You have to go on this journey that I just went on with these two guys. You’ll laugh, you’ll get inspired, and you’ll wonder if these stories are even real.
My girlfriend wonders why I don’t like watching TV shows as much as she does. Instead, I like going on these little journeys with people, one podcast to the next, one audiobook to the next. By the time I’m done, I feel like I have a new mentor and friend.
Both Jesse and Goggins have crazy life stories, which would each be totally inspiring on their own. But the fact that their paths crossed, how they crossed, and what happened after, could be made into a movie or TV show.
So let me walk you through my journey with them, the way each episode played out for me. Then I'll tell you my takeaways at the end.
Episode 1: David Goggins is the Toughest Man Alive
I first listened to David Goggins on the Joe Rogan podcast, and I was completely blown away by his story. He has the craziest story, that starts with a rough upbringing in Indiana, to becoming a Navy SEAL, to doing the gnarliest ultramarathons on the planet. But the craziest story by far is his first 100 mile run, trying to qualify for the Badwater 135. The guy showed up to a 24 hour race in San Diego, with no training (like literally zero), a lawn chair, water and crackers. He broke his feet, he pissed and shit on himself, destroyed his body, and somehow through grit and determination completed the 100 miles.
Episode 2: Jesse Itlzer's Life Resume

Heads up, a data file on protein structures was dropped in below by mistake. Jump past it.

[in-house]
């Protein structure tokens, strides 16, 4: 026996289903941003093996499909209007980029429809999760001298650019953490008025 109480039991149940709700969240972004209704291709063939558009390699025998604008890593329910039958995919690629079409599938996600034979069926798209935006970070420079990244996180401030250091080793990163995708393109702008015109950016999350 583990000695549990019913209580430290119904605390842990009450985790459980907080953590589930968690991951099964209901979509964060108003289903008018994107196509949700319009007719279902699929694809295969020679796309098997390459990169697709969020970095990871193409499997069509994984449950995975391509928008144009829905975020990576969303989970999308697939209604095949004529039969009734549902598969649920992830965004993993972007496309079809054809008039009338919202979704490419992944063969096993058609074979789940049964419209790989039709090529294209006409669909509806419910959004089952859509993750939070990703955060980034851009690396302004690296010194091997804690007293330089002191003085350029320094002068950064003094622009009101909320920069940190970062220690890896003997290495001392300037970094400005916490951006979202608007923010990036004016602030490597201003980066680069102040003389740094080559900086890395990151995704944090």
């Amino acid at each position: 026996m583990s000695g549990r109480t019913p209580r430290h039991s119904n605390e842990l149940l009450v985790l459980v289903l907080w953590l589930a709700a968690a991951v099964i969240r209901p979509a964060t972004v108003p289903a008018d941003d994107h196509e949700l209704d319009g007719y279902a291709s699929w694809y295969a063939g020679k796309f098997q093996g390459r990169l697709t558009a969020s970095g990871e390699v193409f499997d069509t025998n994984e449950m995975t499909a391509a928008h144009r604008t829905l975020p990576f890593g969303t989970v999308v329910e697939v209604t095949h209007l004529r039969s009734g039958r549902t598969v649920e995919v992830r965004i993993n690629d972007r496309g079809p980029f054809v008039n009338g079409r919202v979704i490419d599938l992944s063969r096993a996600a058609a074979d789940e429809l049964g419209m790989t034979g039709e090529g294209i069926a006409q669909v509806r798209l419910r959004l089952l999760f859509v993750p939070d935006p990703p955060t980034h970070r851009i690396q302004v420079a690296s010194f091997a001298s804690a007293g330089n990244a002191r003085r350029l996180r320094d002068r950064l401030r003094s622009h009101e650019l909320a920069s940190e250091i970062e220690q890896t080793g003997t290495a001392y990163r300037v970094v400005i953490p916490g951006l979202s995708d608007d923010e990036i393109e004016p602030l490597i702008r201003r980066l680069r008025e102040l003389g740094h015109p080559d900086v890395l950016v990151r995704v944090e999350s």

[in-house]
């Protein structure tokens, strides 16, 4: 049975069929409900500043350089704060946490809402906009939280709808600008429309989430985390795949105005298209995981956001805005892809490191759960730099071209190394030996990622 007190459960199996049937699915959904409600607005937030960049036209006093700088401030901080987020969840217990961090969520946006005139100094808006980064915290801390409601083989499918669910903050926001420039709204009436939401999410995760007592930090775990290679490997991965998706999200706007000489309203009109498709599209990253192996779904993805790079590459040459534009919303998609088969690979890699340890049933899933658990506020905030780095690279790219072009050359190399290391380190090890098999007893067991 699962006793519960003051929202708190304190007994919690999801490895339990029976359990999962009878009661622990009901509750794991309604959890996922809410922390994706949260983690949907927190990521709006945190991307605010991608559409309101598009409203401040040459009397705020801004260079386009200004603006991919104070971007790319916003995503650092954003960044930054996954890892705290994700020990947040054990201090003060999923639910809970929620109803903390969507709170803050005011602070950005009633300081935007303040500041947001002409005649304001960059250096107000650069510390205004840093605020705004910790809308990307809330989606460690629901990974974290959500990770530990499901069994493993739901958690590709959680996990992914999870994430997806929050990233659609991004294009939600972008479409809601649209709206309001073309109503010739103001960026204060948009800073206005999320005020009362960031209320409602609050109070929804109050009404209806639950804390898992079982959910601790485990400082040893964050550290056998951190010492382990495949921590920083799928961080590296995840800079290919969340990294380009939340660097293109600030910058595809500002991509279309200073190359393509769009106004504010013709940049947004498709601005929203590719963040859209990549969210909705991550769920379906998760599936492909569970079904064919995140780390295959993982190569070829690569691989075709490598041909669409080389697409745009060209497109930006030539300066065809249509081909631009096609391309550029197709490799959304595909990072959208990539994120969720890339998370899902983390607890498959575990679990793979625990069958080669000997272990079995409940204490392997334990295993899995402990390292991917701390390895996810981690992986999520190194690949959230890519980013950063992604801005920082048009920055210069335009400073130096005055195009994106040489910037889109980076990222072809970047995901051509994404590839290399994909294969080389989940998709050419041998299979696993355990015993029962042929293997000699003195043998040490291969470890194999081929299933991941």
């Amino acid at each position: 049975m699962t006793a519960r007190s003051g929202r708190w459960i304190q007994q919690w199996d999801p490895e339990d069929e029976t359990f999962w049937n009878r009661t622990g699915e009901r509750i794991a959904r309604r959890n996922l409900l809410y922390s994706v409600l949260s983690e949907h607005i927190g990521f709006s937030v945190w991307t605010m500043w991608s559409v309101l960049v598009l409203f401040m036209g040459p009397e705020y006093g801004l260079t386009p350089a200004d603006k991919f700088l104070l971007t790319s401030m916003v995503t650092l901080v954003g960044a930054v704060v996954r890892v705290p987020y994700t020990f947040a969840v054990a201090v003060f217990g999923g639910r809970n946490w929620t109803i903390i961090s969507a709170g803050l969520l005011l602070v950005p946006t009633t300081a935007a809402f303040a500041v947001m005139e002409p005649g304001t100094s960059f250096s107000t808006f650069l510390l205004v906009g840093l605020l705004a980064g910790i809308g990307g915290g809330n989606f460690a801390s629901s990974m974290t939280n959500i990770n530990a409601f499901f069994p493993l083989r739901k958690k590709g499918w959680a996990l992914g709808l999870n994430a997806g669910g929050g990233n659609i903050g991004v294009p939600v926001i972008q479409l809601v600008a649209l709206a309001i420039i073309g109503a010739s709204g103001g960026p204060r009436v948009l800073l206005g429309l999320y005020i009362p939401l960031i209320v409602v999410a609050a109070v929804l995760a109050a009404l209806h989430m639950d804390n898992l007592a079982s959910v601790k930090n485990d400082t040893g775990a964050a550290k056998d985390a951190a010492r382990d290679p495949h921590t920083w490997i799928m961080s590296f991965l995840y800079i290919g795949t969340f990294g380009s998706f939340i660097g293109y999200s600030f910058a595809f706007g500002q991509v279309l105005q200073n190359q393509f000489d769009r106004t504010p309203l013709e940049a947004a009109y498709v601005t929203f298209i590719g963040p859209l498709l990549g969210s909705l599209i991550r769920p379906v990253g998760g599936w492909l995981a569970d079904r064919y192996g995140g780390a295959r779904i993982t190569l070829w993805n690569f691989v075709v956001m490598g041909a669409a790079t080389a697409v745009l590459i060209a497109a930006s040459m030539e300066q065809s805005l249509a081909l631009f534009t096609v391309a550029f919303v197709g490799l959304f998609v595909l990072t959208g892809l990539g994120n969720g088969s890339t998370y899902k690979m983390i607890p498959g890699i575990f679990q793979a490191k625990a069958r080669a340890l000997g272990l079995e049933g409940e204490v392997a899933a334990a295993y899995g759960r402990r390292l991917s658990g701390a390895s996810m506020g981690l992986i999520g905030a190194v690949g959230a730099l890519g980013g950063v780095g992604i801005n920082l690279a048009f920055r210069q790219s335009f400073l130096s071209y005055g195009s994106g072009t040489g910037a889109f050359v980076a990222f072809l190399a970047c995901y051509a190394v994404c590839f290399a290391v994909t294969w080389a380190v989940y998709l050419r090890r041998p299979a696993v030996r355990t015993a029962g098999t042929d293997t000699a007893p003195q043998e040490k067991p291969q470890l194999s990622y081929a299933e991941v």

I first listened to Jesse Itzer on the Rich Roll Podcast. Jesse’s “life resume” is beyond impressive, he was a 90’s rapper, wrote the theme song for the NY Knicks, founded a private jet company, owned Ziko Coconut water which sold to Warren Buffet and Coca-cola, has run something like 18 NY marathons in a row, has even run 100 mile ultra marathons, and to cap it all off, is married to Sarah Blakey, the founder of Spanx.
Episode 3: Jesse Meets Goggins
I loved listening to Jesse so much, that I went all the way back in Rich Roll’s podcast catalog, to 2015, when Jesse was first on the podcast. And I’ll be damned, but Jesse actually met Goggins and invited him to live with him for a month, and wrote a book about the experience called Living with a SEAL. There are so many good stories in this episode, but the fact that I had previously listened to Goggins on Rogan and knew who Goggins was, the episode is easily in my top 5 podcast episodes of all time (and I listen to a lot of podcasts).
Episode 4: Goggins Part 2